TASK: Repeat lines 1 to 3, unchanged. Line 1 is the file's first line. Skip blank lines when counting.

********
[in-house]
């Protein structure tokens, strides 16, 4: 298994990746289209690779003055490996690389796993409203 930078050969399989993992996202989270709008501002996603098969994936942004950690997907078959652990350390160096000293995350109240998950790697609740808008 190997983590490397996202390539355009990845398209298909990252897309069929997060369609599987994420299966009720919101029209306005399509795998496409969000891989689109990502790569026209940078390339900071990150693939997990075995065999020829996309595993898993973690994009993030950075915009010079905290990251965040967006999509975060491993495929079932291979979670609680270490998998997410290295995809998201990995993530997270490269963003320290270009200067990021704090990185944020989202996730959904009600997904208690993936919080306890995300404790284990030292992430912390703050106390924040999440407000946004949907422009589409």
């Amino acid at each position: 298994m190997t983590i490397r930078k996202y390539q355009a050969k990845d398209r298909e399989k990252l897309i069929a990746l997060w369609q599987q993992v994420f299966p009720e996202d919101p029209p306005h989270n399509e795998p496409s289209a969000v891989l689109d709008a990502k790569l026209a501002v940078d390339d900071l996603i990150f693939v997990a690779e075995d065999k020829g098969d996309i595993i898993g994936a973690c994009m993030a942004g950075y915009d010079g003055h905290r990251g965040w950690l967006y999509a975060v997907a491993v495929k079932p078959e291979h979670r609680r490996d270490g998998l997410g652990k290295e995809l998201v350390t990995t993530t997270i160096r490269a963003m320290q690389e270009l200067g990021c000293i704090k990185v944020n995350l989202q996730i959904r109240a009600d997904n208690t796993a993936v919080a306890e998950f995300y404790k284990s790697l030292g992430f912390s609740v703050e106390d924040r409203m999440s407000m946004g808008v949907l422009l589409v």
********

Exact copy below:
[in-house]
């Protein structure tokens, strides 16, 4: 298994990746289209690779003055490996690389796993409203 930078050969399989993992996202989270709008501002996603098969994936942004950690997907078959652990350390160096000293995350109240998950790697609740808008 190997983590490397996202390539355009990845398209298909990252897309069929997060369609599987994420299966009720919101029209306005399509795998496409969000891989689109990502790569026209940078390339900071990150693939997990075995065999020829996309595993898993973690994009993030950075915009010079905290990251965040967006999509975060491993495929079932291979979670609680270490998998997410290295995809998201990995993530997270490269963003320290270009200067990021704090990185944020989202996730959904009600997904208690993936919080306890995300404790284990030292992430912390703050106390924040999440407000946004949907422009589409």
């Amino acid at each position: 298994m190997t983590i490397r930078k996202y390539q355009a050969k990845d398209r298909e399989k990252l897309i069929a990746l997060w369609q599987q993992v994420f299966p009720e996202d919101p029209p306005h989270n399509e795998p496409s289209a969000v891989l689109d709008a990502k790569l026209a501002v940078d390339d900071l996603i990150f693939v997990a690779e075995d065999k020829g098969d996309i595993i898993g994936a973690c994009m993030a942004g950075y915009d010079g003055h905290r990251g965040w950690l967006y999509a975060v997907a491993v495929k079932p078959e291979h979670r609680r490996d270490g998998l997410g652990k290295e995809l998201v350390t990995t993530t997270i160096r490269a963003m320290q690389e270009l200067g990021c000293i704090k990185v944020n995350l989202q996730i959904r109240a009600d997904n208690t796993a993936v919080a306890e998950f995300y404790k284990s790697l030292g992430f912390s609740v703050e106390d924040r409203m999440s407000m946004g808008v949907l422009l589409v």